Coaching Using MBTI® personality type to achieve the Crucial Cs, masterclass by Jean Kummerow
Thanksgiving in Europe?
Some of our colleagues in the States were already present for this unique event : combining a masterclass with the European version of Thanksgiving. This year we welcome Jean Kummerow
Coaching using MBTI® personality type to achieve the Crucial Cs
The Crucial Cs Model of Adler's Core Needs posits that everyone needs to Connect, feel Capable, Count, and have Courage. Using the concepts of the Myers-Briggs Type Indicator assessment, coaches can find pathways to achieve these. Participants must know their MBTI Type and the basic preference definitions to participate.
Participants will learn:
The Crucial Cs Model of Adler's Core Needs
How the Myers-Briggs Type Indicator® assessment can be used to help clients achieve Adler’s core needs.
500 Word Summary
A desirable outcome for coaching is to help clients achieve Adler's core needs in the three Life Tasks of friendship, work and intimacy. These core needs are explained through the Crucial Cs, an easy-to-understand model developed by Bettner and Lew. The four Crucial Cs are:
1. Connect - the need to belong
2. Capable - skills in order to feel competent
3. Count – the ways to find significance
4. Courage – the ability to try and even fail and to develop resilience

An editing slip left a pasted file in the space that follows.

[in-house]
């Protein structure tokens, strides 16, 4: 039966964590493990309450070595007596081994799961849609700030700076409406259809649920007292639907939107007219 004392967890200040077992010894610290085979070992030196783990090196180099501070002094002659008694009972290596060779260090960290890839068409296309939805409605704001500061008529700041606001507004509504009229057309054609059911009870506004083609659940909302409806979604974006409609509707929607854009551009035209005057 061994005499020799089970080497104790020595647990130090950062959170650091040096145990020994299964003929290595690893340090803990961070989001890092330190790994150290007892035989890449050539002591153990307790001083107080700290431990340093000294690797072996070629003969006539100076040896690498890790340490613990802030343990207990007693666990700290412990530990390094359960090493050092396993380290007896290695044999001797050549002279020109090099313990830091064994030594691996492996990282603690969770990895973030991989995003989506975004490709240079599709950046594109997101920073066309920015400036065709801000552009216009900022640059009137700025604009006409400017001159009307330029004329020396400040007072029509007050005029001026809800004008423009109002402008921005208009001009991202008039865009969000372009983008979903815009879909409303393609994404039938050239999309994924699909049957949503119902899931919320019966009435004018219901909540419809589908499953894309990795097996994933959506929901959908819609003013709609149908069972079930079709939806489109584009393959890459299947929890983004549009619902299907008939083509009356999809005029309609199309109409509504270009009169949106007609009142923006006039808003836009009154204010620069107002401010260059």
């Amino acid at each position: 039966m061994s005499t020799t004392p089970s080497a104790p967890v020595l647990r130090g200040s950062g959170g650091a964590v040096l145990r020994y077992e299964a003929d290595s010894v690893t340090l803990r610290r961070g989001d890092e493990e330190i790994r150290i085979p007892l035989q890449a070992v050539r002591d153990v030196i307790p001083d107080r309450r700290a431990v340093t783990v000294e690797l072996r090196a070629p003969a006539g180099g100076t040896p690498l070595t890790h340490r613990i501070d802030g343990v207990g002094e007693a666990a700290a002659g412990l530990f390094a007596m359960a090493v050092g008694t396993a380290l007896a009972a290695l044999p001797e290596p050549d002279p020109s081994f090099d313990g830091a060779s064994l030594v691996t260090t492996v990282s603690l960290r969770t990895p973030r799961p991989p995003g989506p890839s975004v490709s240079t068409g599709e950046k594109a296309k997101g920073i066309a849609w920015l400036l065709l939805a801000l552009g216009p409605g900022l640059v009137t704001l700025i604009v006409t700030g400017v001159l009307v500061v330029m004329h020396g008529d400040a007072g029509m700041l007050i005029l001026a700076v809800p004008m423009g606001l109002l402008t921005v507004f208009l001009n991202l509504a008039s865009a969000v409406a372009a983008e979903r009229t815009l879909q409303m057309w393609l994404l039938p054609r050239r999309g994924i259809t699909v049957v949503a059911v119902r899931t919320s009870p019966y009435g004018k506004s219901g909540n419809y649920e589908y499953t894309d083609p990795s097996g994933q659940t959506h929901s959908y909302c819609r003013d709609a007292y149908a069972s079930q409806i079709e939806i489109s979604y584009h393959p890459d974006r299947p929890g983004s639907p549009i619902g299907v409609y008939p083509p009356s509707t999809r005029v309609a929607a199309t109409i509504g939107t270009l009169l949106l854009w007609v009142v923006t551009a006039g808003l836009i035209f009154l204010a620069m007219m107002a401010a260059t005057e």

Personality type identified by the Myers-Briggs Type Indicator can provide a tool to help clients achieve each of these. Through a series of activities using type and case studies, participants will discover ways to develop each Crucial C.
When clients don’t Connect, they are subject to peer pressure and/or may seek attention in negative ways. They may need help in figuring out how to connect; for example, Introverts are likely to connect with others in a different way than Extraverts. This also might include working on communication skills, a ready-made application of type.
When clients don’t feel Capable, they feel inadequate. Personality type descriptions offer quick ways to identify some potential capabilities. Of course, these also need to be checked out in reality. Just because it’s the client’s type, doesn’t mean an automatic skill. Clients who feel inadequate may have a difficult time identifying anything they are good at; reading their personality type descriptions often reminds them of their skills.
When clients don’t feel they Count, they feel insignificant and unnecessary. A study by Seligman found that the happiest workers were those who felt that they made real contributions and that their occupation was congruent with their interests and values. For this C, we help people identify what really matters to them. With personality type we know that there are at least 16 different ways to count, and that one is not inherently better than another. With some clients, what they may feel best about is utilizing their fourth or inferior functions in positive ways. A Thinking type discovers how good it feels to help others reach their potentials.
When clients don’t have Courage, they may feel useless and give up. Clients need to feel resilient, which is the ability to bounce forward. Clients don’t need to be excused from problems, but rather to develop good problem solving skills. The Zig-Zag Model of problem solving may be quite helpful here as well – first use Sensing to gather the facts, then Intuition to consider alternatives, third comes Thinking to analyze the alternatives, and finally Feeling to figure out what really matters.
One way to learn about a model is to try it out on yourself. Therefore all attendees need to know their MBTI types. They will participate in activities designed to guide them toward achieving the Crucial Cs.